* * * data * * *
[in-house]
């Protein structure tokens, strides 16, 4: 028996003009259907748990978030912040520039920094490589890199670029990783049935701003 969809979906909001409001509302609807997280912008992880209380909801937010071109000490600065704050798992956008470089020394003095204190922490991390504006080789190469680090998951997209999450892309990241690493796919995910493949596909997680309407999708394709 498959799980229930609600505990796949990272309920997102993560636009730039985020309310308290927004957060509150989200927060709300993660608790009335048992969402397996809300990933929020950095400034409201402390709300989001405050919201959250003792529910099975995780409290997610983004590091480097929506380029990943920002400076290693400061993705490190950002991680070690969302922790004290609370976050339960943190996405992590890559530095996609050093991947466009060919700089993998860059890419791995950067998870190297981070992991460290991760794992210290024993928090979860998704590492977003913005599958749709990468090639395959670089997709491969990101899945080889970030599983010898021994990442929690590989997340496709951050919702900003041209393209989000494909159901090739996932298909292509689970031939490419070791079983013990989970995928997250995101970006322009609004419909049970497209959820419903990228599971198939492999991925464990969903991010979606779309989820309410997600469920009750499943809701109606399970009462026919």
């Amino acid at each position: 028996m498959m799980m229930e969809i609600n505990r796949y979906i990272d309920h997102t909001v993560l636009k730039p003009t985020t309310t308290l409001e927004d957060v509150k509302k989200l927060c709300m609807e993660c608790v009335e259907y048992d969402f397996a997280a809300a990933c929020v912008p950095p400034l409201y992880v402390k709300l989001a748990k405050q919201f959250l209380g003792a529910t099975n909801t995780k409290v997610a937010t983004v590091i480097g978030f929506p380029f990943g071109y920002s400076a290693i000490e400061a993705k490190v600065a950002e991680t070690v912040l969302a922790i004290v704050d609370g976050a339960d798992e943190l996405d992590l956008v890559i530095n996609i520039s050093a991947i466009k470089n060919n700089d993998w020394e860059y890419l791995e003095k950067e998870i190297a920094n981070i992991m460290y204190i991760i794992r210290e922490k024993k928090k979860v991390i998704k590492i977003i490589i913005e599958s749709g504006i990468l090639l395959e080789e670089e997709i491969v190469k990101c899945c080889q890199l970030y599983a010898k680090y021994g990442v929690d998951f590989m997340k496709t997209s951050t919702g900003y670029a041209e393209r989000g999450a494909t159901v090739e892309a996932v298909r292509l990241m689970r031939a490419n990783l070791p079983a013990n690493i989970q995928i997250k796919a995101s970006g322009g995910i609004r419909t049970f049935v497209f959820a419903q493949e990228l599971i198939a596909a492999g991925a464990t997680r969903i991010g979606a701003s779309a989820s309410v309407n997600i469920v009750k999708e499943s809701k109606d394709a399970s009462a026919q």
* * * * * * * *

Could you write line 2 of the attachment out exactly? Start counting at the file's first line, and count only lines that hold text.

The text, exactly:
């Protein structure tokens, strides 16, 4: 028996003009259907748990978030912040520039920094490589890199670029990783049935701003 969809979906909001409001509302609807997280912008992880209380909801937010071109000490600065704050798992956008470089020394003095204190922490991390504006080789190469680090998951997209999450892309990241690493796919995910493949596909997680309407999708394709 498959799980229930609600505990796949990272309920997102993560636009730039985020309310308290927004957060509150989200927060709300993660608790009335048992969402397996809300990933929020950095400034409201402390709300989001405050919201959250003792529910099975995780409290997610983004590091480097929506380029990943920002400076290693400061993705490190950002991680070690969302922790004290609370976050339960943190996405992590890559530095996609050093991947466009060919700089993998860059890419791995950067998870190297981070992991460290991760794992210290024993928090979860998704590492977003913005599958749709990468090639395959670089997709491969990101899945080889970030599983010898021994990442929690590989997340496709951050919702900003041209393209989000494909159901090739996932298909292509689970031939490419070791079983013990989970995928997250995101970006322009609004419909049970497209959820419903990228599971198939492999991925464990969903991010979606779309989820309410997600469920009750499943809701109606399970009462026919």